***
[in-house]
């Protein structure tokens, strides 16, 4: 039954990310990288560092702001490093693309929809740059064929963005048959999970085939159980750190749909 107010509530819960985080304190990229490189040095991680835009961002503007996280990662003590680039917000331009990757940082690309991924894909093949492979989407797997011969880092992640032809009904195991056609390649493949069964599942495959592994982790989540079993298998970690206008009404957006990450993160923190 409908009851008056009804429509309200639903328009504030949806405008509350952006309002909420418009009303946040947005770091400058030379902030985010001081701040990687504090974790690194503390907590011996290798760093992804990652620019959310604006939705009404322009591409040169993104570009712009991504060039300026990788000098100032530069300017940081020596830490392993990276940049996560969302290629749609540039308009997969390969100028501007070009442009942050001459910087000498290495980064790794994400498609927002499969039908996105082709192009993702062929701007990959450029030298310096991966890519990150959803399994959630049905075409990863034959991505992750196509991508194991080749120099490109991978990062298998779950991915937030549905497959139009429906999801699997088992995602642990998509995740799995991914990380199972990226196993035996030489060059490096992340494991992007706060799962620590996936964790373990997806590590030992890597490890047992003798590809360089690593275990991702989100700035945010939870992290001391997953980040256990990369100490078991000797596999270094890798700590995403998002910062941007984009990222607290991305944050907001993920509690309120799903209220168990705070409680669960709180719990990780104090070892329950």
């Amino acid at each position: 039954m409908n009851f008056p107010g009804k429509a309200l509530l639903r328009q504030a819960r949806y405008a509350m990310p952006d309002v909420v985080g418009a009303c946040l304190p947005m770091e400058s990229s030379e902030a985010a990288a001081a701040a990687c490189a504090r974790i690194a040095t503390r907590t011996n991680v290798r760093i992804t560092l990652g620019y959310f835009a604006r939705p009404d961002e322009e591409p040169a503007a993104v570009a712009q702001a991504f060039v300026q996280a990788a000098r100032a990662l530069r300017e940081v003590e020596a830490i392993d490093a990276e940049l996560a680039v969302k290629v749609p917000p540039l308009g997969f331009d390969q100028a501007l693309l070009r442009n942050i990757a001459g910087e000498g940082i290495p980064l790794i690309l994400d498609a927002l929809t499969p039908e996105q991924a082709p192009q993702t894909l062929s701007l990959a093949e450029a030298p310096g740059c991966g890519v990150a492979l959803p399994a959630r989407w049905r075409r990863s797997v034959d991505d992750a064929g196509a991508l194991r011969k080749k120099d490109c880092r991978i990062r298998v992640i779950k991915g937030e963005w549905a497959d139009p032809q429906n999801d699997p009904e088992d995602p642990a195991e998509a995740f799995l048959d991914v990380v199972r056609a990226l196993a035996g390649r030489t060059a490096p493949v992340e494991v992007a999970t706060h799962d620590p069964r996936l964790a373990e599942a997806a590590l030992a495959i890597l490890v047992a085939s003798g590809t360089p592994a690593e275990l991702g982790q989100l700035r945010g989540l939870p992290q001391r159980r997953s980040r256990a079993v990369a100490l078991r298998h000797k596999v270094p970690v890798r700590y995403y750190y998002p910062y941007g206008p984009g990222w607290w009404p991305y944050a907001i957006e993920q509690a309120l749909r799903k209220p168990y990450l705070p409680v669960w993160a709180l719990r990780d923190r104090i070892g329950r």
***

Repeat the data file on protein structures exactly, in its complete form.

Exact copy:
[in-house]
């Protein structure tokens, strides 16, 4: 039954990310990288560092702001490093693309929809740059064929963005048959999970085939159980750190749909 107010509530819960985080304190990229490189040095991680835009961002503007996280990662003590680039917000331009990757940082690309991924894909093949492979989407797997011969880092992640032809009904195991056609390649493949069964599942495959592994982790989540079993298998970690206008009404957006990450993160923190 409908009851008056009804429509309200639903328009504030949806405008509350952006309002909420418009009303946040947005770091400058030379902030985010001081701040990687504090974790690194503390907590011996290798760093992804990652620019959310604006939705009404322009591409040169993104570009712009991504060039300026990788000098100032530069300017940081020596830490392993990276940049996560969302290629749609540039308009997969390969100028501007070009442009942050001459910087000498290495980064790794994400498609927002499969039908996105082709192009993702062929701007990959450029030298310096991966890519990150959803399994959630049905075409990863034959991505992750196509991508194991080749120099490109991978990062298998779950991915937030549905497959139009429906999801699997088992995602642990998509995740799995991914990380199972990226196993035996030489060059490096992340494991992007706060799962620590996936964790373990997806590590030992890597490890047992003798590809360089690593275990991702989100700035945010939870992290001391997953980040256990990369100490078991000797596999270094890798700590995403998002910062941007984009990222607290991305944050907001993920509690309120799903209220168990705070409680669960709180719990990780104090070892329950």
């Amino acid at each position: 039954m409908n009851f008056p107010g009804k429509a309200l509530l639903r328009q504030a819960r949806y405008a509350m990310p952006d309002v909420v985080g418009a009303c946040l304190p947005m770091e400058s990229s030379e902030a985010a990288a001081a701040a990687c490189a504090r974790i690194a040095t503390r907590t011996n991680v290798r760093i992804t560092l990652g620019y959310f835009a604006r939705p009404d961002e322009e591409p040169a503007a993104v570009a712009q702001a991504f060039v300026q996280a990788a000098r100032a990662l530069r300017e940081v003590e020596a830490i392993d490093a990276e940049l996560a680039v969302k290629v749609p917000p540039l308009g997969f331009d390969q100028a501007l693309l070009r442009n942050i990757a001459g910087e000498g940082i290495p980064l790794i690309l994400d498609a927002l929809t499969p039908e996105q991924a082709p192009q993702t894909l062929s701007l990959a093949e450029a030298p310096g740059c991966g890519v990150a492979l959803p399994a959630r989407w049905r075409r990863s797997v034959d991505d992750a064929g196509a991508l194991r011969k080749k120099d490109c880092r991978i990062r298998v992640i779950k991915g937030e963005w549905a497959d139009p032809q429906n999801d699997p009904e088992d995602p642990a195991e998509a995740f799995l048959d991914v990380v199972r056609a990226l196993a035996g390649r030489t060059a490096p493949v992340e494991v992007a999970t706060h799962d620590p069964r996936l964790a373990e599942a997806a590590l030992a495959i890597l490890v047992a085939s003798g590809t360089p592994a690593e275990l991702g982790q989100l700035r945010g989540l939870p992290q001391r159980r997953s980040r256990a079993v990369a100490l078991r298998h000797k596999v270094p970690v890798r700590y995403y750190y998002p910062y941007g206008p984009g990222w607290w009404p991305y944050a907001i957006e993920q509690a309120l749909r799903k209220p168990y990450l705070p409680v669960w993160a709180l719990r990780d923190r104090i070892g329950r």